Perhaps the most common argument used by Social Security Disability lawyers to win an HIV/AIDs Social Security Disability case is called a “residual functional capacity” argument. When arguing functional capacity, your attorney will argue to the judge that you no longer have the capacity to perform competitive work because of:
- your underlying medical condition
- multiple medical conditions
- medication side effects such as fatigue, nausea or poor concentration
- depression/anxiety that arise from dealing with your medical problems
Remember that Social Security’s definition of disability looks to your capacity for work rather than just at your medical problem. In theory, you could have serious medical problems like congestive heart failure, herniated discs, insulin dependent diabetes, even cancer, but if your doctor will not go on record to say that one or more of these conditions will prevent you from performing a simple, unskilled job 8 hours a day, 5 days a week, you will not win your case.
There are several case strategies that I use to win SSDI cases. One is called a “listing” argument, which you can read about by clicking on the link. Another is called the “grid” argument. The most common case strategy is the functional capacity or “RFC” argument.
When presenting an RFC argument, my main goal is to demonstrate to the judge that you would not be a reliable worker at even the easiest, sit-down, low stress job that exists in the national economy. In most hearings, Social Security judges hire expert witnesses called “vocational experts” to testify about your past work and about what you might be able to do given the limitations that arise from your testimony and the medical evidence presented.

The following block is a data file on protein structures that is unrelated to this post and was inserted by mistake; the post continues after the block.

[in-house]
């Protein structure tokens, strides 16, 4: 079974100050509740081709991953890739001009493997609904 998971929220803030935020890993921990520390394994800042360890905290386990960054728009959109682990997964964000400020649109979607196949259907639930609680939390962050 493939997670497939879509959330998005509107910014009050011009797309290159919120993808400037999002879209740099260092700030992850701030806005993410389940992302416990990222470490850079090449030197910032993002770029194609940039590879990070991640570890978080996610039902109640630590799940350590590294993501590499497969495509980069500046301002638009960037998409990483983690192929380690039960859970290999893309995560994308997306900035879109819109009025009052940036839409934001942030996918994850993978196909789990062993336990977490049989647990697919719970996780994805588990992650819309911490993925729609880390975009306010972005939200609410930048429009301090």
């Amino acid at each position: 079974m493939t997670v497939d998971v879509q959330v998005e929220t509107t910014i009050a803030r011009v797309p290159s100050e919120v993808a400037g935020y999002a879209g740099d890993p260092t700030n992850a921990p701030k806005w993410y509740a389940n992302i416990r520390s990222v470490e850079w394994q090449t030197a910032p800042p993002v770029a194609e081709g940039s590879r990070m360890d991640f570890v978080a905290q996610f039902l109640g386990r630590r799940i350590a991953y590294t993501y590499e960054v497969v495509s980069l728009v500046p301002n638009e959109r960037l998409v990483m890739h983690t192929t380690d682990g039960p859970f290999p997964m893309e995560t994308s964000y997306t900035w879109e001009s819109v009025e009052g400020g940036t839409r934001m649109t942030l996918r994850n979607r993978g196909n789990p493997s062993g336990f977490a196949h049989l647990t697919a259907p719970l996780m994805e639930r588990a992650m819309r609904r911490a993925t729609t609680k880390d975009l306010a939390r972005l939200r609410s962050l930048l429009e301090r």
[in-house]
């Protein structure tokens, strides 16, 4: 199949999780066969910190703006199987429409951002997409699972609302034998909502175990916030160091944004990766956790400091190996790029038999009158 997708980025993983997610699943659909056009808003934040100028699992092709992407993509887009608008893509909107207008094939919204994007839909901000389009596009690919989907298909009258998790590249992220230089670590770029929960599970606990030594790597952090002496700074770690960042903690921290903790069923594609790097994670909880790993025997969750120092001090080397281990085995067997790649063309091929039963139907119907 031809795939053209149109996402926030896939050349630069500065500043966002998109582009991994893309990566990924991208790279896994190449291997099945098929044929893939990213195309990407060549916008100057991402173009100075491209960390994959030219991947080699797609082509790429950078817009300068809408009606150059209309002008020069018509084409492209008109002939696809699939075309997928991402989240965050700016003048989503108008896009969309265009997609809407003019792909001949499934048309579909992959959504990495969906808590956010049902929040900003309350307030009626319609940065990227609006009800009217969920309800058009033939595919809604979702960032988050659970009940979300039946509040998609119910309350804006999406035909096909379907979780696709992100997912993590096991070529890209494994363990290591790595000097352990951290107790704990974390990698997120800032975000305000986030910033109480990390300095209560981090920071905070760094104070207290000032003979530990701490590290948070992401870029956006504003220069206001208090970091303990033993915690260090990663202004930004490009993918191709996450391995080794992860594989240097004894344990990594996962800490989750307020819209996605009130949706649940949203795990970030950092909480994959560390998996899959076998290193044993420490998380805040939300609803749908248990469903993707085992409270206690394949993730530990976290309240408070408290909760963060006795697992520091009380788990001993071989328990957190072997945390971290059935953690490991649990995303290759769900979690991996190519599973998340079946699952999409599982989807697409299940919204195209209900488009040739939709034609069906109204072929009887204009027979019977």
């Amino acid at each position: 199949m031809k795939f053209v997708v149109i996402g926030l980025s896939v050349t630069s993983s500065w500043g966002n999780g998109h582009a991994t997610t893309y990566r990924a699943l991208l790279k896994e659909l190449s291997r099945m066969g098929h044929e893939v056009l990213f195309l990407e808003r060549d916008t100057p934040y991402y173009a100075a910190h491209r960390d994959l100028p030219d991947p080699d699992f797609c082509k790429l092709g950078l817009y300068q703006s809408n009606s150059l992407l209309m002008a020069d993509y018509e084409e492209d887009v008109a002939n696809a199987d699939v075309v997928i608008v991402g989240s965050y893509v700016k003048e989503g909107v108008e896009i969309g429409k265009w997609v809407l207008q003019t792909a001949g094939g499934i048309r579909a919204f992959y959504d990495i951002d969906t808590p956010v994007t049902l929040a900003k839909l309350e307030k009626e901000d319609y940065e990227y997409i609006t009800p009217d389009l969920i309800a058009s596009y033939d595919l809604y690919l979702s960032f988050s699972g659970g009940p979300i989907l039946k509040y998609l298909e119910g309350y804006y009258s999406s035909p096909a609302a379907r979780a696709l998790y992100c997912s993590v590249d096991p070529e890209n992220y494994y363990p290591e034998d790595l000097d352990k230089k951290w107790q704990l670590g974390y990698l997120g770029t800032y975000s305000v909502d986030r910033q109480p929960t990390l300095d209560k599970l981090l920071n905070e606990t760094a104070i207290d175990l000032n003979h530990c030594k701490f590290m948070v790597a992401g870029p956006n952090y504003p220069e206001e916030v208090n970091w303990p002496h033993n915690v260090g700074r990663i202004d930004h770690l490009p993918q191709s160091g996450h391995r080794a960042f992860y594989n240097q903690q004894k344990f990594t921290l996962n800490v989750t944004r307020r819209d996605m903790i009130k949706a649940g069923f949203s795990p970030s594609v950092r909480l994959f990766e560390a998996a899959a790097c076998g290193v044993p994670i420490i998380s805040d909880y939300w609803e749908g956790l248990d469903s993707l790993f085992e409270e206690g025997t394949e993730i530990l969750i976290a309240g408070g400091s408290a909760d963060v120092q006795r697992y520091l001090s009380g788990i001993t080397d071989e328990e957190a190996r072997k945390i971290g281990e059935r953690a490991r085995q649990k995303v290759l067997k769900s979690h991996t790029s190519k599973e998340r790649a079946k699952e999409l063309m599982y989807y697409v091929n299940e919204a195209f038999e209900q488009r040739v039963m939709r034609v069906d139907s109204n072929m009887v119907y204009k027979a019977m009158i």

Our job, therefore, is to identify as many specific limitations in work-like activities as we can. With every limitation that the judge accepts, categories of jobs will be eliminated. For example, if we show that you have medication side effects that cause occasional drowsiness, we would eliminate all jobs that require driving, or those that require the use or ropes, ladders and scaffolds. If the judge accepts that you cannot lift more than 5 pounds, then we eliminate all jobs that have greater lifting requirements.
Functional Capacity Limitations Arising in HIV Cases
In HIV/AIDs cases, the functional capacity limitations that I usually see involve reliability. Frequently HIV patients suffer from diarrhea or constipation, meaning that they may need ready access to a restroom and may need unscheduled bathroom breaks. Depression is often associated with HIV, meaning that concentration can be impaired, and the HIV claimant may need to avoid jobs that require regular contact with the public. Opportunistic infections may result in frequent absences from work, or unscheduled work breaks.
If you doctor will document these limitations – preferably in a functional capacity checklist – the cumulative effect of your limitations will result in testimony by the vocational expert that there are no jobs that exist in the national economy that you could perform in a competitive basis.
HIV/AIDS cases often involve a combination argument that refers to both the HIV Listing at 14.08 and a functional capacity argument. Because you may have good weeks or months and bad weeks or months, there may be some times when you meet a listing, whereas other times that your condition is not at listing level, but your capacity for work is nevertheless significantly impaired.
Since one of our goals is to push back the onset date of your disability as far as possible, we may use one or both of these arguments in developing your case for hearing.